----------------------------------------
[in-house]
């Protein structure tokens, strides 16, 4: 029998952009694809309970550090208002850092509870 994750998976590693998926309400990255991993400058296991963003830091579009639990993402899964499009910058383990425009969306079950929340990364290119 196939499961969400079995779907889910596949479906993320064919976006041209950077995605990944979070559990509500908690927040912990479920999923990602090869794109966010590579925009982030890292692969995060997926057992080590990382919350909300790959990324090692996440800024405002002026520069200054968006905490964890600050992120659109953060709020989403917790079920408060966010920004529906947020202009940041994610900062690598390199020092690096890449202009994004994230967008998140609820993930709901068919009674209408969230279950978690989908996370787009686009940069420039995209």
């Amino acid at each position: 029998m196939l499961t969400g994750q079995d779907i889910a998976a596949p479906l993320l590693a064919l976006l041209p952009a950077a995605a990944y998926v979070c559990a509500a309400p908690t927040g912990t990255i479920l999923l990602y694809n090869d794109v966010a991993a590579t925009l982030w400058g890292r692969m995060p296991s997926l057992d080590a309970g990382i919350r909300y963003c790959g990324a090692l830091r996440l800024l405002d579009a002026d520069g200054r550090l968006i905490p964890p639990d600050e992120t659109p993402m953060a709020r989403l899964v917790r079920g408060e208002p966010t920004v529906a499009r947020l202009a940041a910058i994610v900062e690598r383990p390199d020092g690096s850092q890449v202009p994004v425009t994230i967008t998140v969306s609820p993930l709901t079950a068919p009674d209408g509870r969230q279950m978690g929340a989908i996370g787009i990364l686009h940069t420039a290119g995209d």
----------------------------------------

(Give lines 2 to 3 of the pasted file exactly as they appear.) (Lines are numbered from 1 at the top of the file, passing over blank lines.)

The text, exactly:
């Protein structure tokens, strides 16, 4: 029998952009694809309970550090208002850092509870 994750998976590693998926309400990255991993400058296991963003830091579009639990993402899964499009910058383990425009969306079950929340990364290119 196939499961969400079995779907889910596949479906993320064919976006041209950077995605990944979070559990509500908690927040912990479920999923990602090869794109966010590579925009982030890292692969995060997926057992080590990382919350909300790959990324090692996440800024405002002026520069200054968006905490964890600050992120659109953060709020989403917790079920408060966010920004529906947020202009940041994610900062690598390199020092690096890449202009994004994230967008998140609820993930709901068919009674209408969230279950978690989908996370787009686009940069420039995209």
């Amino acid at each position: 029998m196939l499961t969400g994750q079995d779907i889910a998976a596949p479906l993320l590693a064919l976006l041209p952009a950077a995605a990944y998926v979070c559990a509500a309400p908690t927040g912990t990255i479920l999923l990602y694809n090869d794109v966010a991993a590579t925009l982030w400058g890292r692969m995060p296991s997926l057992d080590a309970g990382i919350r909300y963003c790959g990324a090692l830091r996440l800024l405002d579009a002026d520069g200054r550090l968006i905490p964890p639990d600050e992120t659109p993402m953060a709020r989403l899964v917790r079920g408060e208002p966010t920004v529906a499009r947020l202009a940041a910058i994610v900062e690598r383990p390199d020092g690096s850092q890449v202009p994004v425009t994230i967008t998140v969306s609820p993930l709901t079950a068919p009674d209408g509870r969230q279950m978690g929340a989908i996370g787009i990364l686009h940069t420039a290119g995209d």